A man named Kerem Can Karakaş reportedly died from a heart attack in Istanbul on Friday as Turkish police launched a brutal crackdown on protesters in the city's iconic Taksim Gezi Park. While some reports say his heart attack stemmed from tear gas complications, a friend says it's unrelated.

Karakaş was an Istanbul software developer and a well-known, devoted member of the Turkish Linux Users Association, a nonpolitical group of about 1,000 Turks who seek to create free, open-source software to share with other Linux users. He was among the protesters in the park Friday.

One of the earliest online reports of Karakaş' death appears to be a tweet by Princeton University fellow Zeynep Tufekci.

"Reported death from #geziparki is @keremck [Karakaş' Twitter handle]. Conflicting reports on cause. Gas, heart attack, traffic. Will check," she tweeted.

Levent Y. Alcin, a systems engineer, friend of Karakaş and a leader within Turkey's free software movement, confirmed the death via Twitter.

"The sad news is true. Kerem Can Karakaş died of a heart attack. My condolences to all the free software community," reads a rough translation of Alcin's post in Turkish.

The various tweets and reports of Karakaş' death were subsequently reported on by news organizations around the world, a number of which stated that he died of a heart attack resulting from complications related to tear gas inhalation.

"Free Developer Kerem Can Karakas exposed to attack in front of the AKM died," reads a rough translation from a report in Turkish by the Demokrat Haber news organization. AKM is an acronym referring to the Atatürk Cultural Center (Atatürk Kültür Merkezi) at Taksim Square, where the protest was violently broken up by police Friday morning. "Kerem Can Karakas died of a heart attack ... [from] the effect of the gas."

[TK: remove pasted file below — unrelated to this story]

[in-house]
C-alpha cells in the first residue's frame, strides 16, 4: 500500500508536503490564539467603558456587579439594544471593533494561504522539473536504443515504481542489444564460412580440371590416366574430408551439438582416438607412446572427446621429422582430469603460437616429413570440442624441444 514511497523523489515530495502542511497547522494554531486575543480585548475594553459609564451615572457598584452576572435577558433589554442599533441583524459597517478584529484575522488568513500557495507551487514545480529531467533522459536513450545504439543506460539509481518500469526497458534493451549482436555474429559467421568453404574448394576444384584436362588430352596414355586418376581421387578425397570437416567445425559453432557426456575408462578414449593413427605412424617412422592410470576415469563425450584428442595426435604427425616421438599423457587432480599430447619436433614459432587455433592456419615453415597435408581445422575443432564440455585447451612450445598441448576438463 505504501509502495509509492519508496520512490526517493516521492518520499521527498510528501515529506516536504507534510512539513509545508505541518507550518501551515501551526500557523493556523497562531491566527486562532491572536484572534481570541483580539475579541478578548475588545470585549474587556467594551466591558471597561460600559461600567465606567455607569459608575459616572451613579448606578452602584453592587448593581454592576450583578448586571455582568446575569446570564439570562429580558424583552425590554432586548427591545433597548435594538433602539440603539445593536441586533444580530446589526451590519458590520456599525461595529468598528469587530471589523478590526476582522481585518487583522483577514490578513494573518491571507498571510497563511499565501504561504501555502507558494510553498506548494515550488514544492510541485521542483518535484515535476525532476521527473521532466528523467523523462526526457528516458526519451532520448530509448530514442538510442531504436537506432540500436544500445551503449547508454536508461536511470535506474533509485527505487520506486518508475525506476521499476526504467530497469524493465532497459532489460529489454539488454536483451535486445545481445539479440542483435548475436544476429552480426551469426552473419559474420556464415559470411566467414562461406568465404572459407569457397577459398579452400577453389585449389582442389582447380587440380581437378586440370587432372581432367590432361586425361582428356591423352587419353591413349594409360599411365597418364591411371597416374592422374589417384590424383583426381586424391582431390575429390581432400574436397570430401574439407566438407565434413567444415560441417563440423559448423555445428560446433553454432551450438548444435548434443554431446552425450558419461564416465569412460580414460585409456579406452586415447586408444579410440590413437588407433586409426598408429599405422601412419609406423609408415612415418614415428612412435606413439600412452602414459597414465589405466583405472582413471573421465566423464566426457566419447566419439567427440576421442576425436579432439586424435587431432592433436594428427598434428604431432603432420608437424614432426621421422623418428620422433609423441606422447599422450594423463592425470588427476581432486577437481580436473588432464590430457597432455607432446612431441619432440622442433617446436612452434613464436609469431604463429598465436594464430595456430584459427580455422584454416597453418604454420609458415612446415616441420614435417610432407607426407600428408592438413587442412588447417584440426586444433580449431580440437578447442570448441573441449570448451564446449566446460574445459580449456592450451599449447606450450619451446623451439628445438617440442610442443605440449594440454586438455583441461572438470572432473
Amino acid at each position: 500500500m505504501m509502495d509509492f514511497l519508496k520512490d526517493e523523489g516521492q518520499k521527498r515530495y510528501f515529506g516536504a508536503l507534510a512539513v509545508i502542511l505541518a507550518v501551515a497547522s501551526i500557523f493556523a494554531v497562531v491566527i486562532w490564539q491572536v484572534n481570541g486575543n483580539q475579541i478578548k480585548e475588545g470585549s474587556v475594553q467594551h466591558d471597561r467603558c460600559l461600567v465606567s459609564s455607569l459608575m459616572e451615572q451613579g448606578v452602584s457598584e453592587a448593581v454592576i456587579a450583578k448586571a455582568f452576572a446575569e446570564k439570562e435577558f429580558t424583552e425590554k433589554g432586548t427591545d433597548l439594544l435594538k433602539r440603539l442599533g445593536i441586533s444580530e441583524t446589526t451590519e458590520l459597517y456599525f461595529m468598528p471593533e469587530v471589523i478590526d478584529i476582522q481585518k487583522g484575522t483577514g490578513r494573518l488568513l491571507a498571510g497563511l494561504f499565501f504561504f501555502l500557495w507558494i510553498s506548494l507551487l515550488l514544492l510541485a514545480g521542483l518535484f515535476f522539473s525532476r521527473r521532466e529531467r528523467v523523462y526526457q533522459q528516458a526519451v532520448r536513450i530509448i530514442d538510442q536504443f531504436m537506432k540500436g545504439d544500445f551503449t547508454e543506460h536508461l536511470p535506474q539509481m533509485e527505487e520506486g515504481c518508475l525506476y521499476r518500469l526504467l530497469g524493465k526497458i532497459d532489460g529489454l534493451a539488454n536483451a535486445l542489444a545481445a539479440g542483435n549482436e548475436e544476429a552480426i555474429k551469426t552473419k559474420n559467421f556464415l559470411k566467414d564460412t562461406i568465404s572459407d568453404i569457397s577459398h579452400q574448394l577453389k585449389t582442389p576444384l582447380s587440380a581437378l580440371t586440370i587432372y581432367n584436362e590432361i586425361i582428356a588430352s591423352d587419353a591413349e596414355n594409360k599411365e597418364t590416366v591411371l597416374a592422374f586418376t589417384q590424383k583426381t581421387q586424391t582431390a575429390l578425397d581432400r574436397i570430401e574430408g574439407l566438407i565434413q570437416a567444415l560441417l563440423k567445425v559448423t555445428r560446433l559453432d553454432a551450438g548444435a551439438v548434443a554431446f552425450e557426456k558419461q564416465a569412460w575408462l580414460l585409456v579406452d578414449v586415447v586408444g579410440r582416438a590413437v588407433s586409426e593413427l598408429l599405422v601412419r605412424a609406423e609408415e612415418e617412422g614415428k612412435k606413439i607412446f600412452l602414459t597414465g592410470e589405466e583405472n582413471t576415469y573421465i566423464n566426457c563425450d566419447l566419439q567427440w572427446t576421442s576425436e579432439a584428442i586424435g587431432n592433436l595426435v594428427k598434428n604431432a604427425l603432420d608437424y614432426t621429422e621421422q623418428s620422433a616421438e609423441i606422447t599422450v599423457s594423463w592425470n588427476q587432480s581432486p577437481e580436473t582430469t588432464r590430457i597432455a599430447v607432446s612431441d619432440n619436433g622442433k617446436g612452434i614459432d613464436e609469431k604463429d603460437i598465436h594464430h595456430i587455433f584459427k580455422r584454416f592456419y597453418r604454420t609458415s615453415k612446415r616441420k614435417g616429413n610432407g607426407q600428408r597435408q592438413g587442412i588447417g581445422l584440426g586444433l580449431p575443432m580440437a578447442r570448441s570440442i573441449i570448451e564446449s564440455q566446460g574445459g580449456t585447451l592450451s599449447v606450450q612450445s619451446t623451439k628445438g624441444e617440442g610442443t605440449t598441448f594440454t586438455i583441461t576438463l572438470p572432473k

But in the hours since Karakaş' death, Alcin has repeatedly countered claims that his friend had died as a result of the police crackdown, tear gas, or other outside influences, maintaining that he died of a regular heart attack that  happened to coincide with the police crackdown on the protest in Turkey's Taksim Square.

"Nothing to do with events in Taksim," reads a rough translation of one of his tweets on the events surrounding Karakaş' passing. "Kerem's death has nothing to do with the Taksim incidents," reads another. Karakaş' funeral and burial will take place Saturday at noon, according to Alcin.

It appears the early reports that Kerem Can Karakaş' fatal heart attack was brought on by complications from inhaling tear gas may be incorrect, though officials have not yet weighed in on his passing or the circumstances that led to it. Official details will likely emerge in the coming days as news of his passing makes its way around the world.

Meanwhile, Turkish media is reporting that one protester was killed Friday while trying to scale a wall to evade police. The wall collapsed, killing the man and reportedly injuring other protesters who were attempting to get over the wall.